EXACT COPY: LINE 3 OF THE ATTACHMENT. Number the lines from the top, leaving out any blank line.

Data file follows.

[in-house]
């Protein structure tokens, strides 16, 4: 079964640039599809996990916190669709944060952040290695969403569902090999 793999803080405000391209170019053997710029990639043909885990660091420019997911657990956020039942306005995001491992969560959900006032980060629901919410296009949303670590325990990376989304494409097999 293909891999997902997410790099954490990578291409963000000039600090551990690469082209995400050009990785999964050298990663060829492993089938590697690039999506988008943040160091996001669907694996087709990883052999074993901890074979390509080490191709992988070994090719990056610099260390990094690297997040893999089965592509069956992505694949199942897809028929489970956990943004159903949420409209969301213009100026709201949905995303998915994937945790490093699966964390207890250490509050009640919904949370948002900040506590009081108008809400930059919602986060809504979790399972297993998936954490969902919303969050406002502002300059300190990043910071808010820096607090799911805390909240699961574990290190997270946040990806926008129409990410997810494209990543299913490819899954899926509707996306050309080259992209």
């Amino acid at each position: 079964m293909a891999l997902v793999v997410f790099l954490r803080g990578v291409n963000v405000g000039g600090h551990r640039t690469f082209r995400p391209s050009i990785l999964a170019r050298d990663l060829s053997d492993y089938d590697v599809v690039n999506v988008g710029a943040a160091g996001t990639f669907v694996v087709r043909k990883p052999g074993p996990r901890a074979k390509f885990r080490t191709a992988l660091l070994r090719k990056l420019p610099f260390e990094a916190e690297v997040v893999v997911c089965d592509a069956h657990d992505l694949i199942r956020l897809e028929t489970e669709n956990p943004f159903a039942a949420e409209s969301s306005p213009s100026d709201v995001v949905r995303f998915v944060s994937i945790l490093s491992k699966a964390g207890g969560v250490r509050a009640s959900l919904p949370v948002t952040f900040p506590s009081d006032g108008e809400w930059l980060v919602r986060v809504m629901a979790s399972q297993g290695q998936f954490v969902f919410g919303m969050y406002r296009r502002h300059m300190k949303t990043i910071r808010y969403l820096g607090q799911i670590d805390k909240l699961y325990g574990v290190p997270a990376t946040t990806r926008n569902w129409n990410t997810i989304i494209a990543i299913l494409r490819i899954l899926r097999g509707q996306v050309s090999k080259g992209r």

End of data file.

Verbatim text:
């Amino acid at each position: 079964m293909a891999l997902v793999v997410f790099l954490r803080g990578v291409n963000v405000g000039g600090h551990r640039t690469f082209r995400p391209s050009i990785l999964a170019r050298d990663l060829s053997d492993y089938d590697v599809v690039n999506v988008g710029a943040a160091g996001t990639f669907v694996v087709r043909k990883p052999g074993p996990r901890a074979k390509f885990r080490t191709a992988l660091l070994r090719k990056l420019p610099f260390e990094a916190e690297v997040v893999v997911c089965d592509a069956h657990d992505l694949i199942r956020l897809e028929t489970e669709n956990p943004f159903a039942a949420e409209s969301s306005p213009s100026d709201v995001v949905r995303f998915v944060s994937i945790l490093s491992k699966a964390g207890g969560v250490r509050a009640s959900l919904p949370v948002t952040f900040p506590s009081d006032g108008e809400w930059l980060v919602r986060v809504m629901a979790s399972q297993g290695q998936f954490v969902f919410g919303m969050y406002r296009r502002h300059m300190k949303t990043i910071r808010y969403l820096g607090q799911i670590d805390k909240l699961y325990g574990v290190p997270a990376t946040t990806r926008n569902w129409n990410t997810i989304i494209a990543i299913l494409r490819i899954l899926r097999g509707q996306v050309s090999k080259g992209r």